Backlogging and based on my long term memory and some on my notes
Experience buying from SpecialTeas http://steepster.com/places/2931-specialteas-online-stratford-connecticut
I bought two pounds of this during SpecialTeas’ going-out-of-business sale at the beginning of 2011 for 75 % off (I think it was around $24 for the two pounds). This is a very ‘leafy’ tea, so the bag was humongous, as you might imagine was needed for 32 ounces of fluffy white tea. It was basically a flavor-added bai mu dan white tea. The leaf when taking it out of its bag was so dry I thought something was not quite right (I believe that’s called, bake-y) and I’ve never seen that quality in a tea before or since. Still, I don’t think it was stale or ‘bad’, maybe just a bit over-baked when it was processed?
I tried brewing this starting at lots of different temperature ranges: starting points ranged from 160F all the way to 200F (increasing the temperature about 5F each steeping for a total of five steepings, as at the time that was what I was told to expect out of a white tea). It seemed starting at somewhere between 165 and 190 was best, otherwise it came out flat (little to no flavor). I used my standard white tea brewing times (start at 2 min, then add 1 min for each addn’l steeping).
The liquor had a very light strawberry color. I don’t really remember much about the aroma, other than it was mild, and a little unusual (this was my first exposure to white tea, so it was probably the standard sweet hay aroma). Finally, we come to the flavor; ah the flavor. At first we liked it. I don’t exactly know what happened, but after drinking it off-and-on for a couple of months (maybe less) it didn’t taste as good. It was like, there was something ‘off’ about it, and I started to think the flavors didn’t really belong together. I don’t think the change was due to the tea itself; I think it was our drinking preferences that had changed it was as if it lost its appeal to us, somehow.
After that I tried brewing it up every now and then (I could still drink it, although just barely), and every time I tried slipping it by my wife this is basically what happened: “What is it?” “Uh, a white tea.” She would then give me a suspicious look, and I would either smile, or walk away before our eyes would meet. Upon returning, “How did you like it?” “I didn’t. < pause > Is this one of those teas I don’t like?” It didn’t take long for her to ask me, as I handed her any tea, “Is this one I like?” Smart woman. : /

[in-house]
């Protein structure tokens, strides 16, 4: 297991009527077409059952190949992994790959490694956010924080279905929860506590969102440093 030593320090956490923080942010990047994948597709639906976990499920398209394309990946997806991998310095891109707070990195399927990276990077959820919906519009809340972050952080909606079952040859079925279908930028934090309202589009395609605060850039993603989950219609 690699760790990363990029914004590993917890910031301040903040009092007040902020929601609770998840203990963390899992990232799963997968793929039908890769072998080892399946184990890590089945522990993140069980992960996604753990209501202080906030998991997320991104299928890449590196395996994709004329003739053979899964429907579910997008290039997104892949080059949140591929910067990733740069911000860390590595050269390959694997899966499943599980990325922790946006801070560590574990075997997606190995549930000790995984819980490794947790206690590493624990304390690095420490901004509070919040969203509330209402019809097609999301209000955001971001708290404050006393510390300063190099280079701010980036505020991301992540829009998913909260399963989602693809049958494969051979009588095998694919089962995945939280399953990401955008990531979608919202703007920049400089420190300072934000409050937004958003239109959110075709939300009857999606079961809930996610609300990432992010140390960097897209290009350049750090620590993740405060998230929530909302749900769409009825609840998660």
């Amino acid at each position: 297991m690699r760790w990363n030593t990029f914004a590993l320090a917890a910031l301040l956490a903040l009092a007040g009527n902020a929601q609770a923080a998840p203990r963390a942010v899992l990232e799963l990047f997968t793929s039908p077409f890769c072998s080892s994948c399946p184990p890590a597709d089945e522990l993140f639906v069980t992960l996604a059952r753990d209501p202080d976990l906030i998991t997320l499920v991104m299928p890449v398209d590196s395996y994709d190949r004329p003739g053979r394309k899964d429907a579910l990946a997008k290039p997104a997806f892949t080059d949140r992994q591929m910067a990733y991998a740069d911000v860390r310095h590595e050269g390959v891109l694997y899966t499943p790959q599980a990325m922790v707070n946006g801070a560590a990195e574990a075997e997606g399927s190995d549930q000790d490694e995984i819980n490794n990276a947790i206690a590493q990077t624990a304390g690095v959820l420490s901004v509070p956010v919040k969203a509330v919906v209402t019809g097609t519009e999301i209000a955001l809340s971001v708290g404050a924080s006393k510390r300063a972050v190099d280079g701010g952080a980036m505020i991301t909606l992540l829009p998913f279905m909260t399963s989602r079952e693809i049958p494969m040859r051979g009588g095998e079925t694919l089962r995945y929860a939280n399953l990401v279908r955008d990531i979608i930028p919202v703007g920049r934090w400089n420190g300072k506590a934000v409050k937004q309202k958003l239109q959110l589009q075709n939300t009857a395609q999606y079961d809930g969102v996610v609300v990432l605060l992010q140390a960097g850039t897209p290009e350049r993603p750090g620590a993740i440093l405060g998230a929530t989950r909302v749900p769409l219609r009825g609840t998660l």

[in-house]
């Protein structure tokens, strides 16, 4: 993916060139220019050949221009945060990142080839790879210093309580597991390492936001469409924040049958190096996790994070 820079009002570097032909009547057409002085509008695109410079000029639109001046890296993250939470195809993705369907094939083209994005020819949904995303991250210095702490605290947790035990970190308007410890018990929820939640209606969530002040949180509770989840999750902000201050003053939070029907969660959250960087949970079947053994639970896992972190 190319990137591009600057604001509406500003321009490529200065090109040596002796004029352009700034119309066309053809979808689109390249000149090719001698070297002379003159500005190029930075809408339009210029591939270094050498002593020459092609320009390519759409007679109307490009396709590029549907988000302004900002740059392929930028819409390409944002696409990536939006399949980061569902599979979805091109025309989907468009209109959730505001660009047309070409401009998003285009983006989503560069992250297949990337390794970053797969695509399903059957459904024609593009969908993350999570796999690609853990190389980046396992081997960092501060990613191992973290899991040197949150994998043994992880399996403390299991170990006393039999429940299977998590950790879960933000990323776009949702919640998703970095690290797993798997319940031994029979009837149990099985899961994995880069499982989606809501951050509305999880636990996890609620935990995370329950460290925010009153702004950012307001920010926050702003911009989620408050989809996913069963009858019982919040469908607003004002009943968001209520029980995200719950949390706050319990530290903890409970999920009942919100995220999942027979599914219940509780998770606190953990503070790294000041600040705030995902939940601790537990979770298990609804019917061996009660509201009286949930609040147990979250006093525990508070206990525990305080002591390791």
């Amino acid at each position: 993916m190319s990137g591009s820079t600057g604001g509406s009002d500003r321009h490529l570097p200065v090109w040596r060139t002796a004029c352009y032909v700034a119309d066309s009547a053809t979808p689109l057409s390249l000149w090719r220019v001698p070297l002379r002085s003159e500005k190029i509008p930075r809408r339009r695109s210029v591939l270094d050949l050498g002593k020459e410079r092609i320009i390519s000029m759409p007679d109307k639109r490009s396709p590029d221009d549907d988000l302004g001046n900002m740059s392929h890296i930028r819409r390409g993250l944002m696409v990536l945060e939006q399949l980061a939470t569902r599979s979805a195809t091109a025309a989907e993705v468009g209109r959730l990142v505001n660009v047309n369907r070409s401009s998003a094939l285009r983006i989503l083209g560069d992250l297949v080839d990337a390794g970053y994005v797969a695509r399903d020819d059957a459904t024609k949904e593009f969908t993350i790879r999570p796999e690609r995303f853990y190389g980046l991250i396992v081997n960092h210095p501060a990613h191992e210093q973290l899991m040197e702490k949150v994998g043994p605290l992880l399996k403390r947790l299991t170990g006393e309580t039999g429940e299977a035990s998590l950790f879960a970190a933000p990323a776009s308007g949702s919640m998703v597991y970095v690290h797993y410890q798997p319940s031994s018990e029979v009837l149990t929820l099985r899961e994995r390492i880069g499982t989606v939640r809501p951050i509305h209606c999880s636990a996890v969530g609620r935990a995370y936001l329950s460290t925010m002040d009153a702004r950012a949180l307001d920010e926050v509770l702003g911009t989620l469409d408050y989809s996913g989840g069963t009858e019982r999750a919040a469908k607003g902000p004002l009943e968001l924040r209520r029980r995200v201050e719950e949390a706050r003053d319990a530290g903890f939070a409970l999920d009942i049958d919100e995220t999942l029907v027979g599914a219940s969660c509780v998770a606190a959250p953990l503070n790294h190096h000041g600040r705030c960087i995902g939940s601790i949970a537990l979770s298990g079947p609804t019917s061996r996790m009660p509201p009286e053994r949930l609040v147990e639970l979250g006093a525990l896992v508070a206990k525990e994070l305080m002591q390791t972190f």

I gave some of it away, but we still have quite a bit of it (I estimate at least a half pound, or 1/4 of what we had originally, and maybe even more). One positive thing that sticks out in my mind about it: it was a somewhat colorful looking tea, with little blue corn-flower petal and red cranberries mixed in with the white tea tea-leaves. I am currently storing what we have left of it on the top shelf way in the back of our cabinet; and there it sits until I figure out what to do with it. We have talked about adding it to her bath water (similar to Missy’s idea of the foot bath), but we haven’t tried that yet.
Overall I’m disappointed that we stopped liking it. Yet, as with any interesting tea, I’m glad we at least tried it, as it was our first white tea. Since it was my first white tea, I’m leaving off the rating, as I don;t know what to expect at the time. I have tried other bai mu dan’s since, and although I like them, it seems my wife does not. So, maybe she simply doesn’t like the flavor of the base tea, and it wasn’t the flavoring. If I ever get around to swapping I would be more than be happy to give this away to as many that are interested (I just got two separate shipments of samples today—woo, hoo!—and although I was hoping to look into swapping this summer, I don’t see that happening for some time yet). As a final note since it has an odd name (for a dorky English speaker), I used to call it ‘Casablanca’. Can’t beat the classic with Bergman and Bogart, now can you?